On the brink of revival

Lack of financial expertise has proved expensive for Surat-based Roy as his corpus is meagre and his goals are approaching fast. The only way out is to invest — a lot.

Bibek Roy with family
Name: Bibek Roy
Age: 48 years
Monthly income: Rs 85,000 (post-tax)
Financial dependants: Two (wife, daughter)

Bibek Roy, an assistant vice-president in an MNC, is not a "finance person". So he picks stocks on "instinct" and chooses funds based on "views expressed in TV programmes and magazines". He does not know about a fund portfolio and the various tools of analysis are alien to him. The reason he chooses a recurring deposit over an SIP is because the former can be initiated by a simple instruction to his bank branch, which automatically transfers Rs 10,000 from his bank account to the deposit.

Clearly, these are the makings of a financial disaster. Especially as Roy is 48 years old, uncomfortably close to the deadline for achieving most of his goals.

The excuse about his unfamiliarity with finances is too flimsy. In a career spanning 23 years, Roy ought to have educated himself about managing his finances.

Unfortunately, this is not a part of any mandated curriculum. The initiative must be taken by the investor. The result of not investing early in the right financial products is evident in Roy's slim portfolio. His financial assets total Rs 6.2 lakh. In addition, he has bought a two-bedroom apartment in Surat worth about Rs 26 lakh.

Iris calculates that Roy will be able to achieve his financial goals only if he invests a sizeable Rs 76,144 every month. For Roy, this seems to be impossible. His posttax monthly salary is Rs 85,000, of which he spends nearly Rs 20,000— 23.5% of his income. The EMI of his home loan and two personal loans eat away another Rs 45,000, or about 53% of his salary.

After subtracting the average insurance premium of Rs 9,395 and a Rs 10,000 recurring deposit, Roy's cash flow generates a surplus of only Rs 605. So the question is not whether Roy's finances are on track, but whether they can be salvaged.

Portfolio Analysis (click on link to enlarge)

Yes, at least in part. To do so, the first priority is to pad up Roy's surplus. On top of our hit list are the premiums of the expensive insurance policies. Roy is 10 years away from retirement and, therefore, does not need too much cover. He can opt for a term plan of Rs 10 lakh, which will cost about Rs 6,500 annually.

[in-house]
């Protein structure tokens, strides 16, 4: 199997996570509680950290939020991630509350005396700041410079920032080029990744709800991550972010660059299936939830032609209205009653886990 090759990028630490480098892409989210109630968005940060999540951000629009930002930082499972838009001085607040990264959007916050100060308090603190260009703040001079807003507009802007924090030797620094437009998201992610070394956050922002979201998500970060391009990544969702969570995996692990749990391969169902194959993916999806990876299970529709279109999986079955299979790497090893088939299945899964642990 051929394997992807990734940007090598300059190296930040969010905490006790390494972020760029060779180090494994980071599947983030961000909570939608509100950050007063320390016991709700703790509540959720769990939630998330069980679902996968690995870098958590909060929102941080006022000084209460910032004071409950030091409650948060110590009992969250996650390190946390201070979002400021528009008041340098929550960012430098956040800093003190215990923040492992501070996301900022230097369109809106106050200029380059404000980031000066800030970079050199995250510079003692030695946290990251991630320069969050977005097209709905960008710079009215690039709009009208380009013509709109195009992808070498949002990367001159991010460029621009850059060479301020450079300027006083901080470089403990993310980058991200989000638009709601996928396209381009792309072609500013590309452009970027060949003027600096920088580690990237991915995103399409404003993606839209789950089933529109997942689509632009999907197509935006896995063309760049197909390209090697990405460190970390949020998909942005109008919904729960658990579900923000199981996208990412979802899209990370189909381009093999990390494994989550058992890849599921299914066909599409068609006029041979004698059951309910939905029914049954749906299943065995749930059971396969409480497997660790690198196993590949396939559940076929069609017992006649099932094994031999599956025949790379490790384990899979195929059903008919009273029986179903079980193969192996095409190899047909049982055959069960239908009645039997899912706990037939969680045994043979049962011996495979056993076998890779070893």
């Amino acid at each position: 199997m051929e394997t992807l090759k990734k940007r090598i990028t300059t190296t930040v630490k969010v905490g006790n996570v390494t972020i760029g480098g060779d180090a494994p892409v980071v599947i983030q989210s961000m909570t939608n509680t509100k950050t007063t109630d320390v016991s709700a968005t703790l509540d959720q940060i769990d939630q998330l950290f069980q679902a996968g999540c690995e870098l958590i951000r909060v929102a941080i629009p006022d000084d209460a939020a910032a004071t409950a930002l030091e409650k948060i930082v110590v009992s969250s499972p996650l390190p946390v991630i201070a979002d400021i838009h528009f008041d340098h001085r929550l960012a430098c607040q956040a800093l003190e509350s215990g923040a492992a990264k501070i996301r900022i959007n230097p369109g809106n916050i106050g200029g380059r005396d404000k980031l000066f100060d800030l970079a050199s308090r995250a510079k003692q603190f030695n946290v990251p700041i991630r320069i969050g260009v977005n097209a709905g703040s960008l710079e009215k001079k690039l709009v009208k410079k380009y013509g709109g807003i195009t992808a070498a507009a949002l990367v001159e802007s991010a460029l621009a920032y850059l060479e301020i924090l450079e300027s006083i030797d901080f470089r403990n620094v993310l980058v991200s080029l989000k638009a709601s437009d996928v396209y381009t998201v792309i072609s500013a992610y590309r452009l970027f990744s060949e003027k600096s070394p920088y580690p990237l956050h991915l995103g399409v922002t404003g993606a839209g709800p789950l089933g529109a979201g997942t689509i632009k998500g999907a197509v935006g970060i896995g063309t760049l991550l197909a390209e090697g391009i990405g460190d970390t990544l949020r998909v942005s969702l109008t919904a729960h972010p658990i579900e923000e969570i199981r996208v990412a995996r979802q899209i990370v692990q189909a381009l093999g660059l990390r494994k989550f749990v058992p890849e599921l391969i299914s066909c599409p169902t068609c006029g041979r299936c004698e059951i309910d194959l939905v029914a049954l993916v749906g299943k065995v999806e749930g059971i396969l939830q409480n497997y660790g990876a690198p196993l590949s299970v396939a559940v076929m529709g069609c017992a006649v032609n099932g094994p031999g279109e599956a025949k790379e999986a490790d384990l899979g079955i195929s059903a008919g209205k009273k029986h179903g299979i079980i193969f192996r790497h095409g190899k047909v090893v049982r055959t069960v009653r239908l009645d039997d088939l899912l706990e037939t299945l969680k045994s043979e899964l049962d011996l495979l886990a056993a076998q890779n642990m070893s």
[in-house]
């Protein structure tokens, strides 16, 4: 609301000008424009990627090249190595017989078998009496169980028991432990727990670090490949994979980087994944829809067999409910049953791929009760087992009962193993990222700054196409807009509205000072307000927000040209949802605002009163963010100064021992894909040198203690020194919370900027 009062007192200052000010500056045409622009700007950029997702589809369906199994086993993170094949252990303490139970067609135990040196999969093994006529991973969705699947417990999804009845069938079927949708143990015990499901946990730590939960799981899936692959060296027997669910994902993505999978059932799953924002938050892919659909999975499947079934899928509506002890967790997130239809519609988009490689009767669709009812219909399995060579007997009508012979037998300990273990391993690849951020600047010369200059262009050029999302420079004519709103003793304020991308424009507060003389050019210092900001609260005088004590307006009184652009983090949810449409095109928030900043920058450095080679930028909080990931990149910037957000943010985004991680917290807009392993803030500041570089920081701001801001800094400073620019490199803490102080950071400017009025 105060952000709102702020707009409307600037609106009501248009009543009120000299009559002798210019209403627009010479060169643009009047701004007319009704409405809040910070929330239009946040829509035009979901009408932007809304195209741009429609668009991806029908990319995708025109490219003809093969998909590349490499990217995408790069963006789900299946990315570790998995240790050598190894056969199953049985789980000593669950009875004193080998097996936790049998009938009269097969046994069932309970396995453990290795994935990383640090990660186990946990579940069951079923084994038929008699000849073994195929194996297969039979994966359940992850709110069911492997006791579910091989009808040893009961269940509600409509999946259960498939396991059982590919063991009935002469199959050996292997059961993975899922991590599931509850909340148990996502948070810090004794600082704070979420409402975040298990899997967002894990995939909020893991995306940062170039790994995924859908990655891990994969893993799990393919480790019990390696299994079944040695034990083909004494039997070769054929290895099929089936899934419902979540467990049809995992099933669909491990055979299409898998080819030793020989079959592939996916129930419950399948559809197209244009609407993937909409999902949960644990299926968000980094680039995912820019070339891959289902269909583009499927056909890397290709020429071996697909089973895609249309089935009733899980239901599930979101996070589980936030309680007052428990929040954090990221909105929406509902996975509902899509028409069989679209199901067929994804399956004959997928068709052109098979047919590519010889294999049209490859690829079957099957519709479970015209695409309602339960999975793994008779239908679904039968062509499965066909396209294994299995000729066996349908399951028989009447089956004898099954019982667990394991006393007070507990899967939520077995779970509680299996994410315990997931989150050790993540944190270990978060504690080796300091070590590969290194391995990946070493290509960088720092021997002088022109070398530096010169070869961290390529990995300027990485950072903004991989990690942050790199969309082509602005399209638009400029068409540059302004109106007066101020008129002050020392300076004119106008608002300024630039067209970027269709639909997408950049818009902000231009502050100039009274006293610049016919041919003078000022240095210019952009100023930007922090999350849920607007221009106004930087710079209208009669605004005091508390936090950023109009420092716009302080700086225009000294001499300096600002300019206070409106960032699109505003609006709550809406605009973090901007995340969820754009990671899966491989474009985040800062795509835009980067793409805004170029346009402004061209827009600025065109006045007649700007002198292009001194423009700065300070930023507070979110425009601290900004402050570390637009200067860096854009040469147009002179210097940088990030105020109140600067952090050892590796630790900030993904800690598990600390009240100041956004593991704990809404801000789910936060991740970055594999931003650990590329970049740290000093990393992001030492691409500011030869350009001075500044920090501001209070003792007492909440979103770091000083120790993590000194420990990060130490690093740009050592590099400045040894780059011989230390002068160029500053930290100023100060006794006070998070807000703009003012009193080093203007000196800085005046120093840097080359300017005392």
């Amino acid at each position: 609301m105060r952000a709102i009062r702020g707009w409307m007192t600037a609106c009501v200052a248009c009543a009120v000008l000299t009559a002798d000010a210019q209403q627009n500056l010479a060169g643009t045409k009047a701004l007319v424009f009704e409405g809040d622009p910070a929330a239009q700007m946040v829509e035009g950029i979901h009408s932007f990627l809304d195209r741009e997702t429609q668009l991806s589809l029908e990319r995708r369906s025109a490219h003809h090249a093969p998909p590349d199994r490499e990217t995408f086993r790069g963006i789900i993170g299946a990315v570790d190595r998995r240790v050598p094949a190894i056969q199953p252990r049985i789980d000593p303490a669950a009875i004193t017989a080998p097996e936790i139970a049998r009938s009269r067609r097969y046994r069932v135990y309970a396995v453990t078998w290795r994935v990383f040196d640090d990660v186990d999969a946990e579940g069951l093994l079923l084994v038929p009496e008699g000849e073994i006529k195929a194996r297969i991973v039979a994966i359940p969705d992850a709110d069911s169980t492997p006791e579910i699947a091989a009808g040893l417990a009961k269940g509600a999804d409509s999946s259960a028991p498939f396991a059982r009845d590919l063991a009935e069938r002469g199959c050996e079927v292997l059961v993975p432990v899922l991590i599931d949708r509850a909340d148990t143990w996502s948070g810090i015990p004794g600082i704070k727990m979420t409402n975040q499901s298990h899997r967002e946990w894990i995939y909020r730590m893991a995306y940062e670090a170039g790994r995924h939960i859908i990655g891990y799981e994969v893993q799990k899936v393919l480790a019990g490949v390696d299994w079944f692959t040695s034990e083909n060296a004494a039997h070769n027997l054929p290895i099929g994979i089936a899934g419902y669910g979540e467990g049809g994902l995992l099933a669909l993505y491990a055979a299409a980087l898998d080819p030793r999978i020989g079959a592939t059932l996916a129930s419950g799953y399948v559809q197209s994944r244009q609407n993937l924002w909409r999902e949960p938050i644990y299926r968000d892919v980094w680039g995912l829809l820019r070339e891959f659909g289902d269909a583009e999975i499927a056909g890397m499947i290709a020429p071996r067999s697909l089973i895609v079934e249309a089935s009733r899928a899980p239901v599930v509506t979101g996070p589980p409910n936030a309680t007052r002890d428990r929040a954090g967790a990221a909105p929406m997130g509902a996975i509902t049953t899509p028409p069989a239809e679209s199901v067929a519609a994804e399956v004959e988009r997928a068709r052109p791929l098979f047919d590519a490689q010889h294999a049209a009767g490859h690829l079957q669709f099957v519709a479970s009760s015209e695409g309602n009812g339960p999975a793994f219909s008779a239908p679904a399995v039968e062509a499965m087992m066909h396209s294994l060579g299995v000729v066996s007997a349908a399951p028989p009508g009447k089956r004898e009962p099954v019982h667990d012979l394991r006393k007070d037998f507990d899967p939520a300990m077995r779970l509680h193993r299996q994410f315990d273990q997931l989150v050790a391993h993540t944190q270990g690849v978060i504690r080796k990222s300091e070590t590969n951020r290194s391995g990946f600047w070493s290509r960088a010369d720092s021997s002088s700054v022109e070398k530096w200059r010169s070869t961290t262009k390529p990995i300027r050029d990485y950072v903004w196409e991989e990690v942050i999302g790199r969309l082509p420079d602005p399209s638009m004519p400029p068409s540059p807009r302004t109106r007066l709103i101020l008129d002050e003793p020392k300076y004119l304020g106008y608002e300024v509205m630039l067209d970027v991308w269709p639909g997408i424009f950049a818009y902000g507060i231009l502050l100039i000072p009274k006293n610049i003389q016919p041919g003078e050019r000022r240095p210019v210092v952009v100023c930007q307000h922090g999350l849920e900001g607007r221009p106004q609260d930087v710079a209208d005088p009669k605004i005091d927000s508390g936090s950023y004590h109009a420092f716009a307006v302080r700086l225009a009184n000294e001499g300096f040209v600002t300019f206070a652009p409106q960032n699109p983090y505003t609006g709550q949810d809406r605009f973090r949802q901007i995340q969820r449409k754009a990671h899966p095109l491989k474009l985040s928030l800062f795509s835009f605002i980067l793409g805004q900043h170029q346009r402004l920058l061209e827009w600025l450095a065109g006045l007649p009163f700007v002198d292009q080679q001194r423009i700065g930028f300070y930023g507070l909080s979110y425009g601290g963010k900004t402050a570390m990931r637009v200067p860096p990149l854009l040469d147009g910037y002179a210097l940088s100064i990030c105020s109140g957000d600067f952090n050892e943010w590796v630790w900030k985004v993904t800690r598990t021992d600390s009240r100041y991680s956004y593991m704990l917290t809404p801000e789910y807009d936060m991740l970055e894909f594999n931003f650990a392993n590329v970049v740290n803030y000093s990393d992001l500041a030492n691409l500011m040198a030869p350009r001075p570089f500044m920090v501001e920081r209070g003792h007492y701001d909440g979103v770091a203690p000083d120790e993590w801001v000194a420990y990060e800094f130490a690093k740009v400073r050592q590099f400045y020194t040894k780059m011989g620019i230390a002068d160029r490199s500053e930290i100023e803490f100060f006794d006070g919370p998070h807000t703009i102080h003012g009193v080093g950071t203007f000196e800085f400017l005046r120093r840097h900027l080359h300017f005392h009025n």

We suggest that he convert four money-back policies into fully paidup plans. This translates into an annual saving of about Rs 34,000. He can stop paying the premium of his Ulip bought in 2003. It will add another Rs 10,000 to his pile. The premiums of the two Ulips that he bought last year should also be stopped, but giving them up is tricky. The loss will amount to Rs 74,000, the collective annual premium for both the Ulips.

Iris suggests that Roy swallow the bitter pill. The first reason is that at least two years of high charges of the Ulips are still left. Second, the opportunity cost of Rs 74,000 is very high. Roy can invest the money every year in a mutual fund which has lower annual charges. More importantly, he can use it to prepay the two expensive personal loans taken at interest rates of 13% and 18%.

This suggestion follows a very basic financial principle. It is unlikely that the Ulips will give Roy returns greater than 18% or 13% in the short term. Borrowing at a rate higher than what he will earn on his investments is foolish.

Another reason why Roy should give up the Ulips is that the money can contribute towards his daughter's education, for which he requires about Rs 5 lakh within one year. Clearly, Roy has some tough decisions to take.